Wells Fargo to Pay Millions of Dollars to Settle Lawsuit Over Mortgage Fees

Wells Fargo to Pay Millions of Dollars to Settle Lawsuit Over Mortgage Fees

The bank was accused of overcharging hundreds of thousands of homeowners

November 3, 2016

Wells Fargo is settling a lawsuit. Again.

Back in September, the bank paid $4.1 million to settle the U.S. Justice Department's charges that it had seized 413 vehicles that were owned by members of the armed forces without a court order in violation of federal law.

Now, Reuters reports that Wells Fargo is paying $50 million "to settle a racketeering lawsuit accusing it of overcharging hundreds of thousands of homeowners for appraisals ordered after they defaulted on their mortgage loans."

The proposed settlement must be approved by a court. If this occurs, it will resolve claims that have come in from across the country accusing the bank of charging much greater amounts than it paid for appraisals from third parties, exploiting borrowers who could not afford the appraisals and driving them even deeper into debt.

Wells Fargo spokesman Tom Goyda said that the bank believes there was nothing improper about its appraisal practices and that it did not agree with the claims made by the plaintiffs, but that it was settling to avoid more litigation.

Roland Tellis, who represented the plaintiffs in the case, said that they are "very pleased to have negotiated a settlement that achieves [their] litigation goals" and that the proposed settlement will cover approximately 250,000 homeowners. According to the San Francisco Chronicle, these homeowners, who all had their loans serviced by Wells Fargo between 2005 and 2010 and paid for the appraisals, could be eligible to receive at least $120 each.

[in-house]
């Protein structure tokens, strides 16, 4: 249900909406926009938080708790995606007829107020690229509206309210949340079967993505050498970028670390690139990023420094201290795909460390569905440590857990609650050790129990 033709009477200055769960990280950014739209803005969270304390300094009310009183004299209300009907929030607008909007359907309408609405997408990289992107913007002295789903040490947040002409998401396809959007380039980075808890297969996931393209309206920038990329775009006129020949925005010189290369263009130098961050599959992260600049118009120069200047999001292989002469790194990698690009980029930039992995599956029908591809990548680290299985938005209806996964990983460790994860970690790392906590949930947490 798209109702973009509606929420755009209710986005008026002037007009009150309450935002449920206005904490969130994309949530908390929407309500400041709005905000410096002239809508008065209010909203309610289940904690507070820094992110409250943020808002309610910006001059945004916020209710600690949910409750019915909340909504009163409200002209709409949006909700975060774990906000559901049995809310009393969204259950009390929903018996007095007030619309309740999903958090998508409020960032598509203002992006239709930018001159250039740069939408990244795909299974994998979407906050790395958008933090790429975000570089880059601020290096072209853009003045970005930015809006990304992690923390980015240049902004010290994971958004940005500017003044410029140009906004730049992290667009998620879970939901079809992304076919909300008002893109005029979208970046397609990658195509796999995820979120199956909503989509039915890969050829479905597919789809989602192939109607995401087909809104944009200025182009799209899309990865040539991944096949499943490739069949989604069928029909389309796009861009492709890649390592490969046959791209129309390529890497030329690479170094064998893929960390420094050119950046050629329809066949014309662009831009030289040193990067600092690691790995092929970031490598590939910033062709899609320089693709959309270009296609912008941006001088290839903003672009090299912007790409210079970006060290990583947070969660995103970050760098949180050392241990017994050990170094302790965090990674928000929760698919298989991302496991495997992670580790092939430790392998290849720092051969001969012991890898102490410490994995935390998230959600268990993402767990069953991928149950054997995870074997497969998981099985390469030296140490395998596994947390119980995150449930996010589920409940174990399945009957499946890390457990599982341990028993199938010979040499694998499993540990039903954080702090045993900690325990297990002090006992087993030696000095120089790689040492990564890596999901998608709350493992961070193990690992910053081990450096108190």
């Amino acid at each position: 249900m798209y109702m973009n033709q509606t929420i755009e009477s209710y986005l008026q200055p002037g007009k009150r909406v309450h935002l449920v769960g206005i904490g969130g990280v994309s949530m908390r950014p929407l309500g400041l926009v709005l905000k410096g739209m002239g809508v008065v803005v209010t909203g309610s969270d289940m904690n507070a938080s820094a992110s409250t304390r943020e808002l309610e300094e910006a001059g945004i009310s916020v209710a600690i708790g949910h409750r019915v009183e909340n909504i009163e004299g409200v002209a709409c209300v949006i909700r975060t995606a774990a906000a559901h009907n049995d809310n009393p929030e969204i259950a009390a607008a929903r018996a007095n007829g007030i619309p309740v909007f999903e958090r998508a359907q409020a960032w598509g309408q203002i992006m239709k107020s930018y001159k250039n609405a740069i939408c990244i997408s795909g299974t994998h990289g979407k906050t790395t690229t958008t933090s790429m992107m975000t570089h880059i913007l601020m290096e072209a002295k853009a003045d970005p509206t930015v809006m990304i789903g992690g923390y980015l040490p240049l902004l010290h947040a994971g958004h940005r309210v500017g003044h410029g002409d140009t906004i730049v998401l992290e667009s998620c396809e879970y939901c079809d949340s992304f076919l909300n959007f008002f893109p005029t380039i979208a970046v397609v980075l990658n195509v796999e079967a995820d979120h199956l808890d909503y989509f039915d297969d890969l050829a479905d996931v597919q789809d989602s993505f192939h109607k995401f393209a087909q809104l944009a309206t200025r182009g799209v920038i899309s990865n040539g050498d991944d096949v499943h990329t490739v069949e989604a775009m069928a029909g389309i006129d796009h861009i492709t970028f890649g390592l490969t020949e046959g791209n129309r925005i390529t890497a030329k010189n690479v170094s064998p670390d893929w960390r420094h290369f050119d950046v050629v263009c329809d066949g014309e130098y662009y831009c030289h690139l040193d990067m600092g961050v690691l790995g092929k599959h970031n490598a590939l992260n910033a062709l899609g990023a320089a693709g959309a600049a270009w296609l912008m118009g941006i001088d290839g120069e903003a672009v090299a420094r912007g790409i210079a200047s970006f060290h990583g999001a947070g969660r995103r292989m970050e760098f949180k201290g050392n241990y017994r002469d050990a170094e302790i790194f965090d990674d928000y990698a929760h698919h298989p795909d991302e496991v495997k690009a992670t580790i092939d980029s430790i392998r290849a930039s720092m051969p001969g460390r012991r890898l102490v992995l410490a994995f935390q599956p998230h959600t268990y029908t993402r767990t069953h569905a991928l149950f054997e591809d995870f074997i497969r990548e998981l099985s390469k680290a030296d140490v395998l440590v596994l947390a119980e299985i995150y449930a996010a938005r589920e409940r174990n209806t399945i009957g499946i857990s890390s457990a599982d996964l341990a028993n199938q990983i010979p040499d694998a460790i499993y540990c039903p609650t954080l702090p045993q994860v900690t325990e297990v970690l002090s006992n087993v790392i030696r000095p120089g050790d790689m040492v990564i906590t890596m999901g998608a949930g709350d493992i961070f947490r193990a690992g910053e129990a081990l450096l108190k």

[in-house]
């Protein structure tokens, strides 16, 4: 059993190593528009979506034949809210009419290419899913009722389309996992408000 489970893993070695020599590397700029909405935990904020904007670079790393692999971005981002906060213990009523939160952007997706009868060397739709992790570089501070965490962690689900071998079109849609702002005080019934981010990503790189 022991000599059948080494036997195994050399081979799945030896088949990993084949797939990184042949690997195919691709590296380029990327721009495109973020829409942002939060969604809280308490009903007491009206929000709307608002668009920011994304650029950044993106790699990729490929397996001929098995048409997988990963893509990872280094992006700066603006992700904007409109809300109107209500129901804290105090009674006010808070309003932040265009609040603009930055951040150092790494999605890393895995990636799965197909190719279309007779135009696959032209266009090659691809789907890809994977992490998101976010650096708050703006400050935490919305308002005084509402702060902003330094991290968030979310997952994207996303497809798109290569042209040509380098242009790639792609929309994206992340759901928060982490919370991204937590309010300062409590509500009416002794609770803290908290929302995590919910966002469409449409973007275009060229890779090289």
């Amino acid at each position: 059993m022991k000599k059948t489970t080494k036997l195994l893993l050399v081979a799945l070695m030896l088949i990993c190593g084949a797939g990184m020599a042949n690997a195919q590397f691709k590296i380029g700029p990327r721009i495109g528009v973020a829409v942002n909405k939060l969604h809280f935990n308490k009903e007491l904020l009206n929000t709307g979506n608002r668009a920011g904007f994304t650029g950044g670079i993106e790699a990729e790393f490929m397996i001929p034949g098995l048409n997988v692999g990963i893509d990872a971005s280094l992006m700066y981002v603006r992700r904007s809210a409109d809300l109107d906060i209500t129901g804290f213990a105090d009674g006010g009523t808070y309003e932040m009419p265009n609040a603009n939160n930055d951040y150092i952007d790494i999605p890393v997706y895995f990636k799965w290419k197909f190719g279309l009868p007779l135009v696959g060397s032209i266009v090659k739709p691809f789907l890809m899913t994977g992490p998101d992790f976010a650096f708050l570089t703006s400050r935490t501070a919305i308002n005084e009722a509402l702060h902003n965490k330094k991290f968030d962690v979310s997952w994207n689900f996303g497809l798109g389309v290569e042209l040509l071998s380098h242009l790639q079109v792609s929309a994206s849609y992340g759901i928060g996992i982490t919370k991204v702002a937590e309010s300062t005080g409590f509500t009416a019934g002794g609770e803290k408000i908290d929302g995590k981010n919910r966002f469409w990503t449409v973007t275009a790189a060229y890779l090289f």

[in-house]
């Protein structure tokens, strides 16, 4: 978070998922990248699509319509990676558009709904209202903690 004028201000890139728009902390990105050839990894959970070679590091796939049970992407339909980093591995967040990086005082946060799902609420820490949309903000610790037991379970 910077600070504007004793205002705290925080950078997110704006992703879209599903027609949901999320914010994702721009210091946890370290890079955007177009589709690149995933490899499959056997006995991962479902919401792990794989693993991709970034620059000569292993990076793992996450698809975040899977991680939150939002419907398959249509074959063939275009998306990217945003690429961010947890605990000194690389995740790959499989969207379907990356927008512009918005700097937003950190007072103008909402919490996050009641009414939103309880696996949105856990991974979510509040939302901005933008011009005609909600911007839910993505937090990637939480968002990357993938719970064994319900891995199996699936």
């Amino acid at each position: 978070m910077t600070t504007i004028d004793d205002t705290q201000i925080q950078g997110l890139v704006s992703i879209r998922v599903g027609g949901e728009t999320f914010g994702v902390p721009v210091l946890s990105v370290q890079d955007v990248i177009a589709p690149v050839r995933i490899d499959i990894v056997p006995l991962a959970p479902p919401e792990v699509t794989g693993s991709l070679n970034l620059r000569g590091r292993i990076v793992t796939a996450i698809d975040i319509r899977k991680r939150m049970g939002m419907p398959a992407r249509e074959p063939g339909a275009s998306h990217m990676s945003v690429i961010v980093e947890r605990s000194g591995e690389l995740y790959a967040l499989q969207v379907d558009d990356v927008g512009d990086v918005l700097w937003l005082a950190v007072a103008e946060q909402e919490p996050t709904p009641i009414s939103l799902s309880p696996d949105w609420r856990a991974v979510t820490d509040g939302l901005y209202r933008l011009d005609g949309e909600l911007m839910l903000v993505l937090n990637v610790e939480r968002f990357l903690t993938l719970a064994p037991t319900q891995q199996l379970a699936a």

Banks are allowed by mortgage agreements to charge homeowners for an appraisal if the homeowners default on their mortgages. However, the lawsuit claimed, Wells Fargo added large mark-up amounts to those charged by the bank's third-party vendors.

According to the complaint, the bank generally charged between $95 and $125 for the kind of expedited appraisal in question, when the actual cost of the appraisal was $50 or even less. Over time, claimed the suit, hundreds of thousands of dollars were added to homeowners' mortgage loans due to these charges.

The complaint further alleges that the homeowners were unaware that they had been victimized because the charges were assigned such cryptic and ambiguous labels as "other charges" on their statements.

In filing the lawsuit, the plaintiffs had sought triple damages under the Racketeer Influenced and Corrupt Organizations Act. The complaint contended that the practice of sending an invoice and statement with fraudulently-concealed fees constituted mail and wire fraud such that racketeering charges were justified.

Wells Fargo lawyers had denounced these claims in court filings as "far-fetched." They stated that the federal Office of the Comptroller of the Currency and the courts have recognized that fees like those charged by Wells Fargo can include a margin for profit.

Wells Fargo is still recovering from a massive unauthorized account scandal that cost the bank $190 million and prompted Congressional hearings, the firing of 5,300 low-level employees, and the early retirements of former CEO John Stumpf and former director of the Consumer Banking Unit Carrie Tolstedt. The bank is also facing numerous lawsuits filed by former employees, customers, and shareholders as a result of the scandal.